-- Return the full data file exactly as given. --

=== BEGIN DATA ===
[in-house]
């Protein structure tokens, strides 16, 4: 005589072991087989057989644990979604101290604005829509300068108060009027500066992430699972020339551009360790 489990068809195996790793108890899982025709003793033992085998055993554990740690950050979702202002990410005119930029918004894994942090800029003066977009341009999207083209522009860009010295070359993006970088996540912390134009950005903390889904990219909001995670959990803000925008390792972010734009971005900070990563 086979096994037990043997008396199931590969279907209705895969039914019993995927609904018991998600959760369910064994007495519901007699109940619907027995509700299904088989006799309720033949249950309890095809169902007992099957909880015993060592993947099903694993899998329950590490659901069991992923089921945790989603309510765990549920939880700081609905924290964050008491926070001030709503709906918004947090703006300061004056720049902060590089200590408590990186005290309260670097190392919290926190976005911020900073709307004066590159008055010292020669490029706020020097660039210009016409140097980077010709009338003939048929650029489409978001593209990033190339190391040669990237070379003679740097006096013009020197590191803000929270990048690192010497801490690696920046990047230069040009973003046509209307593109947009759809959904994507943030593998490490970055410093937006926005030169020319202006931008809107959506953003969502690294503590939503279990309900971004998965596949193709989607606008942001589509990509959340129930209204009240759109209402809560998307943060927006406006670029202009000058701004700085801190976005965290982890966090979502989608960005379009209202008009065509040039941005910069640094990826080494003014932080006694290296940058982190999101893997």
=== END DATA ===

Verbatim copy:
[in-house]
């Protein structure tokens, strides 16, 4: 005589072991087989057989644990979604101290604005829509300068108060009027500066992430699972020339551009360790 489990068809195996790793108890899982025709003793033992085998055993554990740690950050979702202002990410005119930029918004894994942090800029003066977009341009999207083209522009860009010295070359993006970088996540912390134009950005903390889904990219909001995670959990803000925008390792972010734009971005900070990563 086979096994037990043997008396199931590969279907209705895969039914019993995927609904018991998600959760369910064994007495519901007699109940619907027995509700299904088989006799309720033949249950309890095809169902007992099957909880015993060592993947099903694993899998329950590490659901069991992923089921945790989603309510765990549920939880700081609905924290964050008491926070001030709503709906918004947090703006300061004056720049902060590089200590408590990186005290309260670097190392919290926190976005911020900073709307004066590159008055010292020669490029706020020097660039210009016409140097980077010709009338003939048929650029489409978001593209990033190339190391040669990237070379003679740097006096013009020197590191803000929270990048690192010497801490690696920046990047230069040009973003046509209307593109947009759809959904994507943030593998490490970055410093937006926005030169020319202006931008809107959506953003969502690294503590939503279990309900971004998965596949193709989607606008942001589509990509959340129930209204009240759109209402809560998307943060927006406006670029202009000058701004700085801190976005965290982890966090979502989608960005379009209202008009065509040039941005910069640094990826080494003014932080006694290296940058982190999101893997």